Most people know what that means but depending on which side of the table you sit on the answers can vary widely.
If you are a customer then you know what you expect of a company. You expect that promised goods or services are delivered on time and in good condition and if something goes wrong it is fixed and fixed to your satisfaction.
Most companies would agree with that but the fixing is in the detail. So many companies are driven by the mantra of “shareholder value” that many fixes are sometimes shabby and minimal and are completed at the cheapest possible cost rather than “doing the right thing”.
I always operated on the basis that doing the right thing by the customer was treating them in the way I would want to be treated. Once we knew how to fix an issue there was a quick calculation that we could afford it (it wouldn’t bust the company) and we worked from there. It was a matter of integrity, reputation, pride and an opportunity to show a customer how much we cared. Of course once we knew it was affordable we would then try to reduce the cost to us but without effecting the customer fix. It was essential that we found an effective solution but always “doing the right thing” by the customer.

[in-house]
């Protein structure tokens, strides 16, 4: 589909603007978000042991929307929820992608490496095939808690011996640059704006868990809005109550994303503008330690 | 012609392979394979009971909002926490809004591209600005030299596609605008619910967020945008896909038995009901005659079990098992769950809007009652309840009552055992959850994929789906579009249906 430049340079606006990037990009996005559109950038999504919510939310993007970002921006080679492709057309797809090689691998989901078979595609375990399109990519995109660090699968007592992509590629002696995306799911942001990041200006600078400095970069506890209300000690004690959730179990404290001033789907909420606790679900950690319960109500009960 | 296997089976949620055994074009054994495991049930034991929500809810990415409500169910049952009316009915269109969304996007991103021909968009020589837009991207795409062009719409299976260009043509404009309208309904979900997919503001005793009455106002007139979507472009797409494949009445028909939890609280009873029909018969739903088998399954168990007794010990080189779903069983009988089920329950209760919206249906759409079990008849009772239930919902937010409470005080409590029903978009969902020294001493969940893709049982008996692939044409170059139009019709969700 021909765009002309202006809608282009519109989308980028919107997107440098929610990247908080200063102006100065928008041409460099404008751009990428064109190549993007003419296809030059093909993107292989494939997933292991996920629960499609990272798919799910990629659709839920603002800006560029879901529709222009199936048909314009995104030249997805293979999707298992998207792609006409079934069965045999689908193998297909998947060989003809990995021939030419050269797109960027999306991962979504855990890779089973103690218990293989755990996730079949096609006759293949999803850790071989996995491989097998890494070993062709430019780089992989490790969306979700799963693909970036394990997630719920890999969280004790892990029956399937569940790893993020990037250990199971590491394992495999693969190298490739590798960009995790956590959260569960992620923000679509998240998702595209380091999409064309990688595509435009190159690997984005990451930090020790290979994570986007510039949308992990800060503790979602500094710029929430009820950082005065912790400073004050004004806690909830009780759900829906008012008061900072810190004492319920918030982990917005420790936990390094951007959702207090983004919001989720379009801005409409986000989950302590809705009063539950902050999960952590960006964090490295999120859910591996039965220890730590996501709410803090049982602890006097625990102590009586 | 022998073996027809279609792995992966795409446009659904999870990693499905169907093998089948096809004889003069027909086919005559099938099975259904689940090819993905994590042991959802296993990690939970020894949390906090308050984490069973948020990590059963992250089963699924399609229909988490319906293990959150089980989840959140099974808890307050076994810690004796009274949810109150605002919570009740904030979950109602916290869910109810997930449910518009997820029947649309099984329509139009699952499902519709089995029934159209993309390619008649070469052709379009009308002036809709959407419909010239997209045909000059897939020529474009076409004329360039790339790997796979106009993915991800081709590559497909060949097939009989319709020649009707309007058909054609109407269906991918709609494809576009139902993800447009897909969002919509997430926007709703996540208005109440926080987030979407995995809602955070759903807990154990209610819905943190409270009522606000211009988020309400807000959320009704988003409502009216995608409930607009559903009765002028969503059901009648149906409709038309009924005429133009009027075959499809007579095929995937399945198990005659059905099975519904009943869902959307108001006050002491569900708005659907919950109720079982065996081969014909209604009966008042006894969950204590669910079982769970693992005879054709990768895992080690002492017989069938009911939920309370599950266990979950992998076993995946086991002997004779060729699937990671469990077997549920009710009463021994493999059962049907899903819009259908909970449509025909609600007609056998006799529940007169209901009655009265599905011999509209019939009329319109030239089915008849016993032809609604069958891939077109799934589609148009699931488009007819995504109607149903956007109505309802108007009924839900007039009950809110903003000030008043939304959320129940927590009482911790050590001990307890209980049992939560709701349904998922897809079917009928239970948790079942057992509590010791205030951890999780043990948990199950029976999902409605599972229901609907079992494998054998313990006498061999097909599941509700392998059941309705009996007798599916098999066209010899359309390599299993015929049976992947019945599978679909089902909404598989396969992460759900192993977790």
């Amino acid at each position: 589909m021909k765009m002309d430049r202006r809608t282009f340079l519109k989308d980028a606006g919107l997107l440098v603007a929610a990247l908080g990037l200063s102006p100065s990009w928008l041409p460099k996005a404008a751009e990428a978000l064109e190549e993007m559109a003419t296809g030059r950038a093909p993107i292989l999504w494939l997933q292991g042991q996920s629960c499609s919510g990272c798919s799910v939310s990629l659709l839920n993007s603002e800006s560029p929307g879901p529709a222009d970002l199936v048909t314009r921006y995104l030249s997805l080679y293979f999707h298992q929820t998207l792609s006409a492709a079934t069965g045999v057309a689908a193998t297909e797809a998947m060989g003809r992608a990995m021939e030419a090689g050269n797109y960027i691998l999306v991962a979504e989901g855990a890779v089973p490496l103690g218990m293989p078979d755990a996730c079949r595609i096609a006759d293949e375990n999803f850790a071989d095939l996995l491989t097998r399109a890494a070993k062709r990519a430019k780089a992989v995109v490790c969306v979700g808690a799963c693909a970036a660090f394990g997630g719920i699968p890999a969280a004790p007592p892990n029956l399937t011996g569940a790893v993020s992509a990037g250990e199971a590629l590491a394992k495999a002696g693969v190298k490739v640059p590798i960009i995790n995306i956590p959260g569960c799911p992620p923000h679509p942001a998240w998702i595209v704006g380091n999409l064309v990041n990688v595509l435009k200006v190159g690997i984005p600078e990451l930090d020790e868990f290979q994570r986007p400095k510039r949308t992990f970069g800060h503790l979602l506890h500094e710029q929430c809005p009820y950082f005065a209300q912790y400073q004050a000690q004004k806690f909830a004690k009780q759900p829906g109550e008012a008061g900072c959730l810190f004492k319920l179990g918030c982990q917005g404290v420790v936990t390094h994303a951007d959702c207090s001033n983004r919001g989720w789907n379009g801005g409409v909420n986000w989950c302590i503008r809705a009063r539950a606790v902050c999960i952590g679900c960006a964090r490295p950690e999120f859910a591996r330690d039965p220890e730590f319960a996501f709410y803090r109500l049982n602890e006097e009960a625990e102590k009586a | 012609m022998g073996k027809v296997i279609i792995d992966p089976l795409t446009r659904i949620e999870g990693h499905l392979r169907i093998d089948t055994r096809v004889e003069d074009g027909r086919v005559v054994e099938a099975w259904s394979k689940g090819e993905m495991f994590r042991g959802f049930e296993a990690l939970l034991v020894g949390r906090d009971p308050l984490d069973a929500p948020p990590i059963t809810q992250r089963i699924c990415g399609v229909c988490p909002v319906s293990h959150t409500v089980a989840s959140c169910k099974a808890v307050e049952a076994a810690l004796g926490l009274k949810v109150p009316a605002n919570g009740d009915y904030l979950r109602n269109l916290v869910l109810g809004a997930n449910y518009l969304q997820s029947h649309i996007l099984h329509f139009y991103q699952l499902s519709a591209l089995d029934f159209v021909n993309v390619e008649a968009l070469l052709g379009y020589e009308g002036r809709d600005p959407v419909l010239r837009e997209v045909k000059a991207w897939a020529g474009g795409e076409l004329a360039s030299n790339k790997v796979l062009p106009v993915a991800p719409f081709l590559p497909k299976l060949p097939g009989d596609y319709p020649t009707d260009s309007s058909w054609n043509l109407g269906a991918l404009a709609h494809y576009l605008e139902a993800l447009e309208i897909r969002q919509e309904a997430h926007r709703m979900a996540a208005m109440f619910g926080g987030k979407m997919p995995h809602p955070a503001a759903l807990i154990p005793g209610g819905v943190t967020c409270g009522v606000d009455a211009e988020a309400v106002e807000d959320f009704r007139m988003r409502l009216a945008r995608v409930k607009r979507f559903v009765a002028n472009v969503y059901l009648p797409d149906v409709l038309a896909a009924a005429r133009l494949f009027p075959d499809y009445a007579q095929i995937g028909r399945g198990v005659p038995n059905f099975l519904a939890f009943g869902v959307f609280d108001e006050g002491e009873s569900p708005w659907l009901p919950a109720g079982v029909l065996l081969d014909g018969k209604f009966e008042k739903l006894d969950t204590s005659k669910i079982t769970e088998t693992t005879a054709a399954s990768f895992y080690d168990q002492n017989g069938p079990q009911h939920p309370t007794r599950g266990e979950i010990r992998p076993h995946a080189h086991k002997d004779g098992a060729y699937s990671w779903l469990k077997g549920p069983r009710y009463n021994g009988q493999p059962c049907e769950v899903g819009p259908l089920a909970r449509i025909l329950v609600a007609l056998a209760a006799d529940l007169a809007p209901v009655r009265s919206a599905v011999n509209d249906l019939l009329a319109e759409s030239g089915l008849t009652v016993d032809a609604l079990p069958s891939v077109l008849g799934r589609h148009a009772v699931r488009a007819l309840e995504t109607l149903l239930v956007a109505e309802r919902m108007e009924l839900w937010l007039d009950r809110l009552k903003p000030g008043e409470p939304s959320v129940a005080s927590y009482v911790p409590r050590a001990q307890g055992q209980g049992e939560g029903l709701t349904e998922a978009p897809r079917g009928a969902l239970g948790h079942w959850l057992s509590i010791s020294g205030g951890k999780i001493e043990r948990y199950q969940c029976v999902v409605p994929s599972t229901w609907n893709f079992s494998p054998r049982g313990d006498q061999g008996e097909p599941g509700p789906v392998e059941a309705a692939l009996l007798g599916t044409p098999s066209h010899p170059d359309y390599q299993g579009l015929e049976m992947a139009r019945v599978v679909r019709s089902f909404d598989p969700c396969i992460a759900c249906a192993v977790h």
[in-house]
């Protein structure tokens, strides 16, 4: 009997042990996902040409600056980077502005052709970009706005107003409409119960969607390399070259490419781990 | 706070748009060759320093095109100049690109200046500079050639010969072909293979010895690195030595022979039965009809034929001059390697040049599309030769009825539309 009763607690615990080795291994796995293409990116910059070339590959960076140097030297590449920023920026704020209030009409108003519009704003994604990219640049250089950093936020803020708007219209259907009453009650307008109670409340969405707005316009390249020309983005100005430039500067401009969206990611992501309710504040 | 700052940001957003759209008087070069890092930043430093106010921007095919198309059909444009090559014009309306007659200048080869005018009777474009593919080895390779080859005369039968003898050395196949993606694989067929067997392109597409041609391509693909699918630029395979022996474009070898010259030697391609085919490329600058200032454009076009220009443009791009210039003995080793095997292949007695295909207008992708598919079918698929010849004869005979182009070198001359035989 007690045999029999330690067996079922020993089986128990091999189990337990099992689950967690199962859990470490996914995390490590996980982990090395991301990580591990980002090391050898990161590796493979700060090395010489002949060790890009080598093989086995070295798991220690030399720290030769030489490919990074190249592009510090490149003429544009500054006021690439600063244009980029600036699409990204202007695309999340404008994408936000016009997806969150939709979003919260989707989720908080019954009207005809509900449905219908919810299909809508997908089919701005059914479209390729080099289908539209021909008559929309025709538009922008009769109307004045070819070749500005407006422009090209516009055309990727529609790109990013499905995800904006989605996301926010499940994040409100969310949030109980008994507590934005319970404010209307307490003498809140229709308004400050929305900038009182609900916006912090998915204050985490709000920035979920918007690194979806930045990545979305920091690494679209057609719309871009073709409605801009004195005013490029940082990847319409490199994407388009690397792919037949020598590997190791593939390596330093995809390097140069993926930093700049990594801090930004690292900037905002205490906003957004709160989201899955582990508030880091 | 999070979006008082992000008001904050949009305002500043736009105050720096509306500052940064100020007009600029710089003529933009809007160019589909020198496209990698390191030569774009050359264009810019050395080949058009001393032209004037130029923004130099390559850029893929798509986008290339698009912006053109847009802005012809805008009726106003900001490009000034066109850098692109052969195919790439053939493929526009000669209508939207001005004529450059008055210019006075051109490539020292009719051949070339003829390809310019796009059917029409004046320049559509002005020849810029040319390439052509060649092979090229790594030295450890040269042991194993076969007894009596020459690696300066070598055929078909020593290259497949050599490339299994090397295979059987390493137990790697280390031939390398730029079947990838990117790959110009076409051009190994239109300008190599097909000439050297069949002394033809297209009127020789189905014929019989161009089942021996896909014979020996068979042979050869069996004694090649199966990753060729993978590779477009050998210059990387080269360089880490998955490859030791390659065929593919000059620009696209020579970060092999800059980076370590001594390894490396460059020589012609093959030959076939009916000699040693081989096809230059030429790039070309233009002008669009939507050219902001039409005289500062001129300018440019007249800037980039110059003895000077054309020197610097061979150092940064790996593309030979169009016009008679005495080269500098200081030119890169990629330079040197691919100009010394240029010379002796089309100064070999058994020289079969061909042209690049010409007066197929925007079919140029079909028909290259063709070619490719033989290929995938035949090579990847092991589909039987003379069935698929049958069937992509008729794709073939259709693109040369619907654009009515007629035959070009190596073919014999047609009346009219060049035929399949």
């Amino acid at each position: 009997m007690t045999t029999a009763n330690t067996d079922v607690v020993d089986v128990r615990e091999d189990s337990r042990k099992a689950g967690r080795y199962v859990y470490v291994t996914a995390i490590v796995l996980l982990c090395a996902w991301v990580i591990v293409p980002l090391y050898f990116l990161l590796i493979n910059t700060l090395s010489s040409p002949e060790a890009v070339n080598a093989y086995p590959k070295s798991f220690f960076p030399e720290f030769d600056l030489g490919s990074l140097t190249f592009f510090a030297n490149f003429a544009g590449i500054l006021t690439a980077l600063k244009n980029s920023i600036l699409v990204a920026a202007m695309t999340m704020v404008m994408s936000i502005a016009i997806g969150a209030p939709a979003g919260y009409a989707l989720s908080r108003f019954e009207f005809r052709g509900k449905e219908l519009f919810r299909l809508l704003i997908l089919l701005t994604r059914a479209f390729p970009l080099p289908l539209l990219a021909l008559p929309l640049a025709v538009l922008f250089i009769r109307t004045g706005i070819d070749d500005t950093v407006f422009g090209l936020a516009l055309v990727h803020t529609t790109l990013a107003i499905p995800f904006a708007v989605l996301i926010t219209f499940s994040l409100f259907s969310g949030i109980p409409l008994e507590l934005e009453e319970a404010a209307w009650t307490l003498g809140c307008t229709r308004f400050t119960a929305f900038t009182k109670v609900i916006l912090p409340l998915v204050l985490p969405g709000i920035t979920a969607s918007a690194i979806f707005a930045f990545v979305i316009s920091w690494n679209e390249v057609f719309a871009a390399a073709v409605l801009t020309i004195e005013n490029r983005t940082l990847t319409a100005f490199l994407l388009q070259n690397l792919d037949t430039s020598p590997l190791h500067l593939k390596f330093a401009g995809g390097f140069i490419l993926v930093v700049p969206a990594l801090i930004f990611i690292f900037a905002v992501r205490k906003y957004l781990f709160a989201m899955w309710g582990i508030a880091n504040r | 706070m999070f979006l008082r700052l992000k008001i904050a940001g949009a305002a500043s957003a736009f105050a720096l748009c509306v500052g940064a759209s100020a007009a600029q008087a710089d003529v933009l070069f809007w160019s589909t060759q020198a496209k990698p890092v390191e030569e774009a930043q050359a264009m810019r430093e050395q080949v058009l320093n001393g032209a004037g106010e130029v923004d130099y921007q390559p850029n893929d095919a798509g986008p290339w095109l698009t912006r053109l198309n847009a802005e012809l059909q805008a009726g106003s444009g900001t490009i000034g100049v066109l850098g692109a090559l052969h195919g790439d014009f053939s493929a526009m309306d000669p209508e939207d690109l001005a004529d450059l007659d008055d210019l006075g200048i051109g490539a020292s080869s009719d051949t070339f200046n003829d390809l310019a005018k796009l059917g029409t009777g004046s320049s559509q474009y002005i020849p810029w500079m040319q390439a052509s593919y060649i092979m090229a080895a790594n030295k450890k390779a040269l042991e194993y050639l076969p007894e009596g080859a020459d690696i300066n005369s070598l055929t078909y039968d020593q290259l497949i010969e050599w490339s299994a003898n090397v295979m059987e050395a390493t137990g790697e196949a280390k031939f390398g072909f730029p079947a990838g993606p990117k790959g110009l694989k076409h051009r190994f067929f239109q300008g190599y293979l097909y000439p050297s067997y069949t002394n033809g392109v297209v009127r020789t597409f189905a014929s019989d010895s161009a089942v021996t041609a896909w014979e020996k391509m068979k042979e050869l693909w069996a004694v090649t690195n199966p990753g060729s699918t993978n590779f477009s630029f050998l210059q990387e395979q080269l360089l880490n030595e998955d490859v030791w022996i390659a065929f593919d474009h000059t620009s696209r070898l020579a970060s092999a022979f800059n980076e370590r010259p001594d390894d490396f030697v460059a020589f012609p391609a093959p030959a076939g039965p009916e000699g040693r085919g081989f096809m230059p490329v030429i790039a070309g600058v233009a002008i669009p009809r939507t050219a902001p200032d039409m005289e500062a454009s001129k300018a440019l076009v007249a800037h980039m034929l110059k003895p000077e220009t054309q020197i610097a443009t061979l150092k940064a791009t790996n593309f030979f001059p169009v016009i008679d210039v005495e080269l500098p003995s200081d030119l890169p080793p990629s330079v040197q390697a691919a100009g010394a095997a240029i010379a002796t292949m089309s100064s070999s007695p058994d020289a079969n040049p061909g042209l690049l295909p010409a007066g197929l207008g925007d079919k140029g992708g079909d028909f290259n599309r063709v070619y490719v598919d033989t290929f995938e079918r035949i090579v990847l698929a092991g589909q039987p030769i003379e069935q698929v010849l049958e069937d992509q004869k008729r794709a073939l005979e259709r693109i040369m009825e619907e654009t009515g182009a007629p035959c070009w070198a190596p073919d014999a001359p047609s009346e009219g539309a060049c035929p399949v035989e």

Of course many companies tackle problems by being a reluctant and tight-fisted fixer, but what effect does that have on your reputation? Reputation is surely part of the credibility and the marketing value of the company. .
So many companies are driven by protecting shareholder value by looking at the specific cost of fixing a problem but in the long term this impacts on the reputational value of a business.
Not doing the right thing creates mistrust in customers.
An excellent article about “Doing the right thing” from Unherd
Doing the right thing by the customer is indeed the right thing.